There was a belief that crime was caused by things that were beyond the influence of the police, such as poverty, demographics … lotta young people … uh, the economy, uh, race issues, ethnic issues, ah the weather, ah … and we believed them.

He seems to have had, at one time, a real grasp on the actual root causes of crime. He goes on to dismiss those as causes.

Two months ago Bratton again appeared in a video interview, grabbing the spotlight to opine about gun control, and to praise and defend the stop & frisk policy, which he does after the question is posed at 4:01. First, they joke about him calling it ‘stop, question, & frisk’ … as if questioning someone for walking while black is better than frisking them for the same ‘suspicious’ behavior. He contradicts himself all in one sentence, then bumbles on.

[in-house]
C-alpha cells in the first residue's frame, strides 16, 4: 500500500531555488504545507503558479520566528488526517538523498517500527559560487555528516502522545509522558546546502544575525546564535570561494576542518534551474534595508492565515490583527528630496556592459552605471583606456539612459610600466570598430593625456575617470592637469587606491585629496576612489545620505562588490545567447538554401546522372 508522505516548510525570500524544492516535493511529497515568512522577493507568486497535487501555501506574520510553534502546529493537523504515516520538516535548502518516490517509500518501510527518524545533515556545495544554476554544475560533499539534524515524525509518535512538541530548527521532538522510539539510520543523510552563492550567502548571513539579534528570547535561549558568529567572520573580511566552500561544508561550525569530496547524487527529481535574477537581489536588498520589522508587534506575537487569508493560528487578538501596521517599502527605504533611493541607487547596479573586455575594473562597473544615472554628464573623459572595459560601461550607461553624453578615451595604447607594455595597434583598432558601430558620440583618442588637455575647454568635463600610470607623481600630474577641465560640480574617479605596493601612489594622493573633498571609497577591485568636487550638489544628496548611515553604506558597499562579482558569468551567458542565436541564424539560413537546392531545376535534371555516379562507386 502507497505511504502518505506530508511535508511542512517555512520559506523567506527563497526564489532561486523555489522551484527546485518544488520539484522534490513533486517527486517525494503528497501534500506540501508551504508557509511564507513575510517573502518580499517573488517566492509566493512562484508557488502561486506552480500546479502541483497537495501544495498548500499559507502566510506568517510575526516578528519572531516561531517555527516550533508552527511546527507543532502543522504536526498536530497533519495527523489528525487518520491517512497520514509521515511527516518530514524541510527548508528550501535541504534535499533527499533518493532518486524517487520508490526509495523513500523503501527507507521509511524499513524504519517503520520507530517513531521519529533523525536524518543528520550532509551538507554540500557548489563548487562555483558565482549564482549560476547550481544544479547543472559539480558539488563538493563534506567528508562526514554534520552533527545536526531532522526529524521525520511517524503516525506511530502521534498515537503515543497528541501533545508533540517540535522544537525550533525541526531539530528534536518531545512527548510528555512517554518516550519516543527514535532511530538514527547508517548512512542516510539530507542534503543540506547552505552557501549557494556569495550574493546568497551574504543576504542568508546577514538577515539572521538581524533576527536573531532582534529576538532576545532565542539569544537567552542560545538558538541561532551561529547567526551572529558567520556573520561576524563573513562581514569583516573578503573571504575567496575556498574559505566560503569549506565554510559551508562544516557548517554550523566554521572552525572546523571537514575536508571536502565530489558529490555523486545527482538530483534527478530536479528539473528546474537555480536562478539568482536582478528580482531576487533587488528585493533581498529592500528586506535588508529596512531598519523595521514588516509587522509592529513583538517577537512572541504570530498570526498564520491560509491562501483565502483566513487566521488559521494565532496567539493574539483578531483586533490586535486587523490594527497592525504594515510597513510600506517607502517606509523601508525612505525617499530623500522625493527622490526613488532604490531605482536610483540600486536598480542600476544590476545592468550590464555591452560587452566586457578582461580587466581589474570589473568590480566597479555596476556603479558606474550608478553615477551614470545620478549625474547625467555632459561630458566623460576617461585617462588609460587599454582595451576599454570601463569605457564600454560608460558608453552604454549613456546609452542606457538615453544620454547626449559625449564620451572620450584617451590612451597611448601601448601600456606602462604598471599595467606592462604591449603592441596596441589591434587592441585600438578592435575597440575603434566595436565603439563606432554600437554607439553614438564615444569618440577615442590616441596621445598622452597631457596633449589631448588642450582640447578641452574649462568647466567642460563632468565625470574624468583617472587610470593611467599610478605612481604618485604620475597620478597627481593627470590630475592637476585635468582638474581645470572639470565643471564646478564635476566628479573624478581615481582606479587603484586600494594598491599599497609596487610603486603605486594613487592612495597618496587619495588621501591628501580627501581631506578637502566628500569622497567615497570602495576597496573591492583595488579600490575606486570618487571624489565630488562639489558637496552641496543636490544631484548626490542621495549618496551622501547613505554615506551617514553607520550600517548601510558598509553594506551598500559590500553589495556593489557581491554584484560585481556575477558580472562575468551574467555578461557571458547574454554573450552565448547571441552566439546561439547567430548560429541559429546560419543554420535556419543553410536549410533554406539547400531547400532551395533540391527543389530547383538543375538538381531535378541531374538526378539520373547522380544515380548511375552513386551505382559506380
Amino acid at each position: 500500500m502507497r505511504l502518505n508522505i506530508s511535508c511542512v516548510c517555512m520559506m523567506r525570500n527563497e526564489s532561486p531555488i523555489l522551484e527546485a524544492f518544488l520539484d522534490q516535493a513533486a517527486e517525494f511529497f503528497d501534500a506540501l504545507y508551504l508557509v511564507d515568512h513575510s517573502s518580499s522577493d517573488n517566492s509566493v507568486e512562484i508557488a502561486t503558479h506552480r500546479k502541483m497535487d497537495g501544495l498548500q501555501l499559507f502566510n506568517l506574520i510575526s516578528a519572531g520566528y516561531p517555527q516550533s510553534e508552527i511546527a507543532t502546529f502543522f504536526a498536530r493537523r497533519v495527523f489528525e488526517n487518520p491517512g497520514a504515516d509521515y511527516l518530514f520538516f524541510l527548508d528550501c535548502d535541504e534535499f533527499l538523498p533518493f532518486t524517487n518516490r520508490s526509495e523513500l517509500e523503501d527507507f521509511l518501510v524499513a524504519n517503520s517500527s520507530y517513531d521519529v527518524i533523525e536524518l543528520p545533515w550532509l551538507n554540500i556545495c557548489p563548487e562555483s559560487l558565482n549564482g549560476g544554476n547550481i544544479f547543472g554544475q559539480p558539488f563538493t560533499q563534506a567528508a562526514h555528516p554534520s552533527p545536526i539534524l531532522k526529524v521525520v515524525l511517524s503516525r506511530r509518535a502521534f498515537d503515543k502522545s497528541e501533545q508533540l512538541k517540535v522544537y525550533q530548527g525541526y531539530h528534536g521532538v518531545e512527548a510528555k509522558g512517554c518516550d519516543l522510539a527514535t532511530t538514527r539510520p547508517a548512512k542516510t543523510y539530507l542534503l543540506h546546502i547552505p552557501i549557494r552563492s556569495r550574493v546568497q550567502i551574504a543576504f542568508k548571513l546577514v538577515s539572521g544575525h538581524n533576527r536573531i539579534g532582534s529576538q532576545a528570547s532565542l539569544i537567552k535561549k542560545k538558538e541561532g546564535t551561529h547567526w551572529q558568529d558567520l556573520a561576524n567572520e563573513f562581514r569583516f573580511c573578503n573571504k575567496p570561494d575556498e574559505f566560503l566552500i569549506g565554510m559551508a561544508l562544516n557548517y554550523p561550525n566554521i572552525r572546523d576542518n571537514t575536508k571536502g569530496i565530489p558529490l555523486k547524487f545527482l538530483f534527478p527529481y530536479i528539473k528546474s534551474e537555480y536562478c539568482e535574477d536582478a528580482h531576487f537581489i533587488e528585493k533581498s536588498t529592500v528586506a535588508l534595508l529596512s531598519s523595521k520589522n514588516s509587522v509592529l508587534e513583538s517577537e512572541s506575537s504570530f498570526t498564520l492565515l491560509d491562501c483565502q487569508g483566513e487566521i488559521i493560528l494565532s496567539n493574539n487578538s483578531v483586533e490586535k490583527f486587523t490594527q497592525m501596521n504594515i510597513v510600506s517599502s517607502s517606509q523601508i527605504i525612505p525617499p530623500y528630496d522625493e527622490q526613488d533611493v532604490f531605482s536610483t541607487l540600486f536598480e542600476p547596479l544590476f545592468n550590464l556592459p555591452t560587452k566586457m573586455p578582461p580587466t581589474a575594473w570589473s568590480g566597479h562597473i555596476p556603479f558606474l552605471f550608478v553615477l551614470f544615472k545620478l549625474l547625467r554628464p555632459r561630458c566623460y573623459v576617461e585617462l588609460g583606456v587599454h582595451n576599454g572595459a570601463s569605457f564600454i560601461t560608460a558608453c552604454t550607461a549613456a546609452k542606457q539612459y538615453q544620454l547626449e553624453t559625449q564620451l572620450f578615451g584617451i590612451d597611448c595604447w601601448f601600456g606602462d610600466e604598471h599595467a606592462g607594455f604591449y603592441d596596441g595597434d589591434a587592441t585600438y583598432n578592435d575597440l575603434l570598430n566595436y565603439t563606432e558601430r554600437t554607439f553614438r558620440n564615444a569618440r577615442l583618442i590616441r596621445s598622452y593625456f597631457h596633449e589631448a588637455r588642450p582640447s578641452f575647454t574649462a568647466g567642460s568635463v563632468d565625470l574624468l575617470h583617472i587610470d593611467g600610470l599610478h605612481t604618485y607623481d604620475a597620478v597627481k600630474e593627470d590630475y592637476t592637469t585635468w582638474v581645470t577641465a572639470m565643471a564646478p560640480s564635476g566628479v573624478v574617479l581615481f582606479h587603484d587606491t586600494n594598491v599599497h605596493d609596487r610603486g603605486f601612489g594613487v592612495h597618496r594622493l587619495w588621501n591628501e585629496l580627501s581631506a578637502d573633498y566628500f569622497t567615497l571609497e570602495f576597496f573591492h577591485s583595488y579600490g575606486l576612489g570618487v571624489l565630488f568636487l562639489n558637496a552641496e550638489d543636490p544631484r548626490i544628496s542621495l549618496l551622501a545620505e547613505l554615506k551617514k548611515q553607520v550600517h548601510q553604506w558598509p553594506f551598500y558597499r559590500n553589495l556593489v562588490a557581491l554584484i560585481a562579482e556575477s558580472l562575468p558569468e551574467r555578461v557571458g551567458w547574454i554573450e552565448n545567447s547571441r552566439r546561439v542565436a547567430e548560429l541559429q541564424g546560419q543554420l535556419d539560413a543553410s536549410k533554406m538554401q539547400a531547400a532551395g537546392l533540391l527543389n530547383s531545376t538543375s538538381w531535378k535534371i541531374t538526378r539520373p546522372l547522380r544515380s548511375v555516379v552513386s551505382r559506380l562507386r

It is a constitutionally protected activity by police. The challenge for police is to do it legally, compassionately, consistently. Not just in poor neighborhoods, not just in minority neighborhoods. And that is the issue, unfortunately, around the country because that is where it’s most frequently because unfortunately that is where the majority of crime, both serious and minor, it is committed. That’s the reality of our lives, our society. It is an essential tool of policing. Can police be better trained, supervised and monitored, I think they can. Uhh, but those that are advocating that it be done away with or representing that it can be done away with it, I’m sorry but you do away with it and, uh, you’re going to have cities overrun with crime because it is the basic tool that every police department in Amerikkka uses.